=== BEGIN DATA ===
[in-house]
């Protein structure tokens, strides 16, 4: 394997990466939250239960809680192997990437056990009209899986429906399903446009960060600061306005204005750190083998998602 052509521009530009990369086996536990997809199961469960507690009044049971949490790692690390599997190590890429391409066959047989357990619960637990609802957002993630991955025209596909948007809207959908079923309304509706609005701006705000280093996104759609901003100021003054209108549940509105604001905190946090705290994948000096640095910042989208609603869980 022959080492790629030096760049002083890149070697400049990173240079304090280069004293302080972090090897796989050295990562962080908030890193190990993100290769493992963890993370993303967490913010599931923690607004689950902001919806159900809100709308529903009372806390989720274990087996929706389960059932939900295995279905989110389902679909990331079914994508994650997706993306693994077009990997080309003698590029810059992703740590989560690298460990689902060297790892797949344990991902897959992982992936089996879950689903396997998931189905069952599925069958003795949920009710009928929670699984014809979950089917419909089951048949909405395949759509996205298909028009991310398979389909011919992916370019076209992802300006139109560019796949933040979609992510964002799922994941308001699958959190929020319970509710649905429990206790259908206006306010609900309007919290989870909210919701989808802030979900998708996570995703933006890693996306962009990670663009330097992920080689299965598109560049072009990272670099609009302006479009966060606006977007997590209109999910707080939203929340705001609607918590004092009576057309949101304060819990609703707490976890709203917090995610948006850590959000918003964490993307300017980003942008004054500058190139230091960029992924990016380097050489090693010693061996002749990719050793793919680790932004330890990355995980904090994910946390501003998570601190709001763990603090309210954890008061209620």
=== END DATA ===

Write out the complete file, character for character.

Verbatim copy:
[in-house]
């Protein structure tokens, strides 16, 4: 394997990466939250239960809680192997990437056990009209899986429906399903446009960060600061306005204005750190083998998602 052509521009530009990369086996536990997809199961469960507690009044049971949490790692690390599997190590890429391409066959047989357990619960637990609802957002993630991955025209596909948007809207959908079923309304509706609005701006705000280093996104759609901003100021003054209108549940509105604001905190946090705290994948000096640095910042989208609603869980 022959080492790629030096760049002083890149070697400049990173240079304090280069004293302080972090090897796989050295990562962080908030890193190990993100290769493992963890993370993303967490913010599931923690607004689950902001919806159900809100709308529903009372806390989720274990087996929706389960059932939900295995279905989110389902679909990331079914994508994650997706993306693994077009990997080309003698590029810059992703740590989560690298460990689902060297790892797949344990991902897959992982992936089996879950689903396997998931189905069952599925069958003795949920009710009928929670699984014809979950089917419909089951048949909405395949759509996205298909028009991310398979389909011919992916370019076209992802300006139109560019796949933040979609992510964002799922994941308001699958959190929020319970509710649905429990206790259908206006306010609900309007919290989870909210919701989808802030979900998708996570995703933006890693996306962009990670663009330097992920080689299965598109560049072009990272670099609009302006479009966060606006977007997590209109999910707080939203929340705001609607918590004092009576057309949101304060819990609703707490976890709203917090995610948006850590959000918003964490993307300017980003942008004054500058190139230091960029992924990016380097050489090693010693061996002749990719050793793919680790932004330890990355995980904090994910946390501003998570601190709001763990603090309210954890008061209620």